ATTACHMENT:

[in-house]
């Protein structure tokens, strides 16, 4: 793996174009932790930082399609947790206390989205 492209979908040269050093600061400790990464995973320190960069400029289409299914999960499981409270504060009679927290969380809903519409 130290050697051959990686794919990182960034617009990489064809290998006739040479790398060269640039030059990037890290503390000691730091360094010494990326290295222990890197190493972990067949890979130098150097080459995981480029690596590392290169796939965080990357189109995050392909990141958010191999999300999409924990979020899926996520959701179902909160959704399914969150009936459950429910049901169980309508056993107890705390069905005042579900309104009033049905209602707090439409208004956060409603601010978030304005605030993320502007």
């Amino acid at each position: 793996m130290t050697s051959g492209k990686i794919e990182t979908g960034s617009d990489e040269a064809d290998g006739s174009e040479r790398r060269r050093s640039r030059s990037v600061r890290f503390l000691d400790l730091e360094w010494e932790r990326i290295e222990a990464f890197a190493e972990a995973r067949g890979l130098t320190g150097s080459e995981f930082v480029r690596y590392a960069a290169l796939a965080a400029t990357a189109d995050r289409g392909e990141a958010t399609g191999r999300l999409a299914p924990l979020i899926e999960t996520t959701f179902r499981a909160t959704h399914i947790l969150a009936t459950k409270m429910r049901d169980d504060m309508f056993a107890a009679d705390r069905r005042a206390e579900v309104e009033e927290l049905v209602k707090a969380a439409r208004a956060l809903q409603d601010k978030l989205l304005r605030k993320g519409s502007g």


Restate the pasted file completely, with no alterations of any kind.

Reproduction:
[in-house]
């Protein structure tokens, strides 16, 4: 793996174009932790930082399609947790206390989205 492209979908040269050093600061400790990464995973320190960069400029289409299914999960499981409270504060009679927290969380809903519409 130290050697051959990686794919990182960034617009990489064809290998006739040479790398060269640039030059990037890290503390000691730091360094010494990326290295222990890197190493972990067949890979130098150097080459995981480029690596590392290169796939965080990357189109995050392909990141958010191999999300999409924990979020899926996520959701179902909160959704399914969150009936459950429910049901169980309508056993107890705390069905005042579900309104009033049905209602707090439409208004956060409603601010978030304005605030993320502007």
């Amino acid at each position: 793996m130290t050697s051959g492209k990686i794919e990182t979908g960034s617009d990489e040269a064809d290998g006739s174009e040479r790398r060269r050093s640039r030059s990037v600061r890290f503390l000691d400790l730091e360094w010494e932790r990326i290295e222990a990464f890197a190493e972990a995973r067949g890979l130098t320190g150097s080459e995981f930082v480029r690596y590392a960069a290169l796939a965080a400029t990357a189109d995050r289409g392909e990141a958010t399609g191999r999300l999409a299914p924990l979020i899926e999960t996520t959701f179902r499981a909160t959704h399914i947790l969150a009936t459950k409270m429910r049901d169980d504060m309508f056993a107890a009679d705390r069905r005042a206390e579900v309104e009033e927290l049905v209602k707090a969380a439409r208004a956060l809903q409603d601010k978030l989205l304005r605030k993320g519409s502007g």